David Okello, Program manager of Caritas in Pader Uganda shares memories of his first experience at Rethink Relief in the Netherlands just a week before Rethink Relief 2014 takes place in the community he calls home.
Experiencing “Rethink Relief” for the First Time
It was October 2011 when I had the opportunity to attend the very first Rethink Relief conference in Delft, Netherlands. It all started with a “heads-on” panel discussion on the challenges of transition from relief to development and ended with “hands-on” design process during the last three days of the five-day conference.
Coming from a project management background, I was not sure if I would be relevant and make any contribution toward the technology design process when the session shifted from “heads-on” to “hands-on.” Our group was assigned to work on rainwater harvesting for the rural resettling community in northern Uganda. It was indeed an amazing process. I learned how systematic and iterative engineers are as they move through the design process and soon, I was as busy as any engineer at a lab.
What I took with me home from the conference is that technology design and innovation is a creation of the mind. And what one needs to develop technology is a creative mind that does not limit its thinking capacity. I also learned that many people normally limit their minds or underestimate their creative capacity and as a result nike air max discount, they convince themselves that “it is impossible,” yet they have the capacity to undo the impossibilities. I also learned that once the thinking process is grounded to paper, pen, hammer, saws, and drills, the immediate results are prototypes and sooner or later, a technology is born!
Now, moving from the “high comfort” in Delft in Netherlands to the “low comfort” in Pader Northern Uganda to host the Rethink Relief, I am very excited and humbled to be a host, to take leadership in planning and organizing, and to have this great team of creators in Africa, Uganda and Pader in particular.
Hosting Rethink Relief in Pader is especially important given the large number of refugees still living without basic needs in Northern Uganda. The summit will engage both local refugees and individuals from around the world to co-create technologies and approaches specifically tailored for improving life in refugee camps.
With this privilege therefore, on behalf of Caritas Gulu and the people of northern Uganda, I warmly welcome every participant and wish you a nice stay in Pader. My greatest desire is that whatever technology design process that will start here in Pader shall be completed in any corner of the world; be it in the high-tech lab in the US, Europe, Asia or Africa, it shall trace its origin and benefit the refugee communities in any parts of the world.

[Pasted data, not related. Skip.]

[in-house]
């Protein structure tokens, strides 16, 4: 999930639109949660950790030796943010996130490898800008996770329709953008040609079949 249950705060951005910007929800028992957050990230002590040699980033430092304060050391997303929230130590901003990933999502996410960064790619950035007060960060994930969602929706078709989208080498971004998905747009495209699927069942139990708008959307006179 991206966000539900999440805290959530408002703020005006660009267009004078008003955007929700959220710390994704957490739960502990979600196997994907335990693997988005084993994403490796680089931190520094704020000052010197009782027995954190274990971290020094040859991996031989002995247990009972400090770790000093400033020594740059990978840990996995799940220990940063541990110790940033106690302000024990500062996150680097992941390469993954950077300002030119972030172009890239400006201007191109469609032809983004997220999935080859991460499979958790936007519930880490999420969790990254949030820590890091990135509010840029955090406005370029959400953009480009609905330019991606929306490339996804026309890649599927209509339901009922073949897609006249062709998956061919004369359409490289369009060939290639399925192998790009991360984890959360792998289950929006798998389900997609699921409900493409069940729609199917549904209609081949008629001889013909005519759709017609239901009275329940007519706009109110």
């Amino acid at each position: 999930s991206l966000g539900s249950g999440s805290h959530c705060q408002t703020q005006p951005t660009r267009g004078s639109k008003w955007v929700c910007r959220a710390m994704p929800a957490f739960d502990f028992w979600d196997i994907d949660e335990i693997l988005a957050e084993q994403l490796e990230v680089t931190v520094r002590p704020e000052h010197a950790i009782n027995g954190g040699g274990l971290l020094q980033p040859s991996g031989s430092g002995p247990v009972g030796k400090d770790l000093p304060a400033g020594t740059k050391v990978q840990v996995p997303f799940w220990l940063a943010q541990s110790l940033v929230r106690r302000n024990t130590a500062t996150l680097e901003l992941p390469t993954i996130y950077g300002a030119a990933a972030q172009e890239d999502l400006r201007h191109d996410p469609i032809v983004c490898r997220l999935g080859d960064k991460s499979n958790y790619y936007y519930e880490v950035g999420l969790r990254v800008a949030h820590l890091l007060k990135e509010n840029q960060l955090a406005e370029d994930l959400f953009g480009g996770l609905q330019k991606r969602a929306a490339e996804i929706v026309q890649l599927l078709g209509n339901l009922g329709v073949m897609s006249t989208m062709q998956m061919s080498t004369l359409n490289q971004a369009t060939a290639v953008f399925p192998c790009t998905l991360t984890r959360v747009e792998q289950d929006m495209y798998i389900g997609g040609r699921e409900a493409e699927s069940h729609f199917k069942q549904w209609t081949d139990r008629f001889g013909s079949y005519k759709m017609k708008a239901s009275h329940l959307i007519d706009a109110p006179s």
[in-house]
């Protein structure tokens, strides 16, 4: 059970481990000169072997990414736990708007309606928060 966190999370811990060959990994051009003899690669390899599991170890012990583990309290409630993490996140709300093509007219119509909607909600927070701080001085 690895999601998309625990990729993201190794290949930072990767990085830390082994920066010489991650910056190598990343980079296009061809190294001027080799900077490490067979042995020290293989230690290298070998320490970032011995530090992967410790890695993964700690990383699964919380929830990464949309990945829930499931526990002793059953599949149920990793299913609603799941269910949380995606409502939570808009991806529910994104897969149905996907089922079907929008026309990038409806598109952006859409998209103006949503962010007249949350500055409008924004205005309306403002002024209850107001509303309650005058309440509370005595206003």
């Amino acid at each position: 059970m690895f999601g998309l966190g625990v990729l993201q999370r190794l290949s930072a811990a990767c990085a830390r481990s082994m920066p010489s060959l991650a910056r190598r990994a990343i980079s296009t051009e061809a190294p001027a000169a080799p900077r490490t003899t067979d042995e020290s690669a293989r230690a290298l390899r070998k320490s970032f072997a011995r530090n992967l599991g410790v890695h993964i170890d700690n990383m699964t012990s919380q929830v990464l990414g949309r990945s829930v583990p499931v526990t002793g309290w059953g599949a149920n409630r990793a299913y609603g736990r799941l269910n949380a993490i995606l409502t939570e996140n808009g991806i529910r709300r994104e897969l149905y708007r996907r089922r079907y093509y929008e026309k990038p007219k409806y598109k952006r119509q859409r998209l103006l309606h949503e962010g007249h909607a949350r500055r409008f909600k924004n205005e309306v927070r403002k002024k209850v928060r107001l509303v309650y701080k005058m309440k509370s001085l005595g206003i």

I am glad to introduce to you a team of committed Caritas staff who are behind the newly established technology center run by Caritas here in Pader:
• Mr. Ben Lakony – Center manager
• Mr. Denis Obwona – Technical officer
• Ms. Susan Harriet Aber – Field Officer
• Ms. Irene Lawino – Office Assistant.
Background to Caritas Gulu Archdiocese’s operation in Adjumani.
The situation in South Sudan suddenly deteriorated in early December 2013 when fighting broke out amongst the Sudanese Peoples Liberation Movement (SPLM) on December 15th in Juba which spread to Jonglei and Unity States within a couple of days. Following this incidences, between December 16th and January 20th, 2014, the United Nations High Commission for Refugees (UNHCR) Office reported approximately 47,500 South Sudanese refugees in Uganda.
The refugees arriving to Adjumani district cross the Ugandan border through Nimule in South Sudan and are received at the Elegu Collection Center mens new balance 680. Once received at the collection center, refugees are mobilized to the transit centers and then to the resettlement areas.
Caritas Gulu Archdiocese through her partners among others Catholic Relief Services (CRS); CORDAID, NORAD and Caritas Germany with different funding and memorandum of associations, intervened in support of the Refugees. Since February 2014 Caritas has been implementing WASH component in Ayilo Resettlement Camp with support from CRS. Caritas Germany supported the refugees through provision of non-food items, which went along way in resettling them.
With support from CORDAID it has made it possible to support the construction of learning centre within Ayilo Resettlement, support food security and environmental conservation both within the resettlement and the host community. Caritas provided improved seeds and tree and fruit seedlings. The project is to support WASH as the major component relating to the health of Refugees.